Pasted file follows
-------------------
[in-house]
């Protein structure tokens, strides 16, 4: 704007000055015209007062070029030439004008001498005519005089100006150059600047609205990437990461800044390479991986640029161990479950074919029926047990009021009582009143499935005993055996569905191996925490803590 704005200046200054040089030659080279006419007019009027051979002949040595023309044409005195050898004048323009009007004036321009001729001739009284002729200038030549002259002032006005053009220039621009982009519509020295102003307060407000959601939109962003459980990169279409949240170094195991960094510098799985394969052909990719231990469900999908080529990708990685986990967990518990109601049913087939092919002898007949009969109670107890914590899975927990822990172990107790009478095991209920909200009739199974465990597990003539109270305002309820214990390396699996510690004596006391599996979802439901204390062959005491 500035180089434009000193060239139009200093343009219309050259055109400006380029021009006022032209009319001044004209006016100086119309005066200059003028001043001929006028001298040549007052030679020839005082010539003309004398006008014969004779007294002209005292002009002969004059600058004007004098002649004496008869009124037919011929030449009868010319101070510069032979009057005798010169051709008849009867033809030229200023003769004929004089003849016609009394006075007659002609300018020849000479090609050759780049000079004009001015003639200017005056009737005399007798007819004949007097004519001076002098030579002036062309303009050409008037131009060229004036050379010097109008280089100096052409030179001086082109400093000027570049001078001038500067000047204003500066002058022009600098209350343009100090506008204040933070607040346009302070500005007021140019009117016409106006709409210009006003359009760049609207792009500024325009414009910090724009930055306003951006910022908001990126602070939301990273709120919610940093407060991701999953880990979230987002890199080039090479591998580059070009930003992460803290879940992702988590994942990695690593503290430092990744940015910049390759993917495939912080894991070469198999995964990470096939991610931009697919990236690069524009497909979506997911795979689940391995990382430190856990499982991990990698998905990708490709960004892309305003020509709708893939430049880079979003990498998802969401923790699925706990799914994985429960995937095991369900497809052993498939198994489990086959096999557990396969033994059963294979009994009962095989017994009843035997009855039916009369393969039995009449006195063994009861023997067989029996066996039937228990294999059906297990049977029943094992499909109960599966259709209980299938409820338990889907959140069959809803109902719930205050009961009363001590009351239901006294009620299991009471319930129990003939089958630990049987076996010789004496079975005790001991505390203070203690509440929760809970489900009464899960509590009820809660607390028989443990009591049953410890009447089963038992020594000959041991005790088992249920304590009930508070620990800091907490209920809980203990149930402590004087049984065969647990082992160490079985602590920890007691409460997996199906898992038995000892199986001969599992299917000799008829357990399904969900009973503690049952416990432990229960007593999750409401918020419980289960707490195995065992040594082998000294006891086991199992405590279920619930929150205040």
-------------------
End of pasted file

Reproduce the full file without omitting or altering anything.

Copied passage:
[in-house]
């Protein structure tokens, strides 16, 4: 704007000055015209007062070029030439004008001498005519005089100006150059600047609205990437990461800044390479991986640029161990479950074919029926047990009021009582009143499935005993055996569905191996925490803590 704005200046200054040089030659080279006419007019009027051979002949040595023309044409005195050898004048323009009007004036321009001729001739009284002729200038030549002259002032006005053009220039621009982009519509020295102003307060407000959601939109962003459980990169279409949240170094195991960094510098799985394969052909990719231990469900999908080529990708990685986990967990518990109601049913087939092919002898007949009969109670107890914590899975927990822990172990107790009478095991209920909200009739199974465990597990003539109270305002309820214990390396699996510690004596006391599996979802439901204390062959005491 500035180089434009000193060239139009200093343009219309050259055109400006380029021009006022032209009319001044004209006016100086119309005066200059003028001043001929006028001298040549007052030679020839005082010539003309004398006008014969004779007294002209005292002009002969004059600058004007004098002649004496008869009124037919011929030449009868010319101070510069032979009057005798010169051709008849009867033809030229200023003769004929004089003849016609009394006075007659002609300018020849000479090609050759780049000079004009001015003639200017005056009737005399007798007819004949007097004519001076002098030579002036062309303009050409008037131009060229004036050379010097109008280089100096052409030179001086082109400093000027570049001078001038500067000047204003500066002058022009600098209350343009100090506008204040933070607040346009302070500005007021140019009117016409106006709409210009006003359009760049609207792009500024325009414009910090724009930055306003951006910022908001990126602070939301990273709120919610940093407060991701999953880990979230987002890199080039090479591998580059070009930003992460803290879940992702988590994942990695690593503290430092990744940015910049390759993917495939912080894991070469198999995964990470096939991610931009697919990236690069524009497909979506997911795979689940391995990382430190856990499982991990990698998905990708490709960004892309305003020509709708893939430049880079979003990498998802969401923790699925706990799914994985429960995937095991369900497809052993498939198994489990086959096999557990396969033994059963294979009994009962095989017994009843035997009855039916009369393969039995009449006195063994009861023997067989029996066996039937228990294999059906297990049977029943094992499909109960599966259709209980299938409820338990889907959140069959809803109902719930205050009961009363001590009351239901006294009620299991009471319930129990003939089958630990049987076996010789004496079975005790001991505390203070203690509440929760809970489900009464899960509590009820809660607390028989443990009591049953410890009447089963038992020594000959041991005790088992249920304590009930508070620990800091907490209920809980203990149930402590004087049984065969647990082992160490079985602590920890007691409460997996199906898992038995000892199986001969599992299917000799008829357990399904969900009973503690049952416990432990229960007593999750409401918020419980289960707490195995065992040594082998000294006891086991199992405590279920619930929150205040």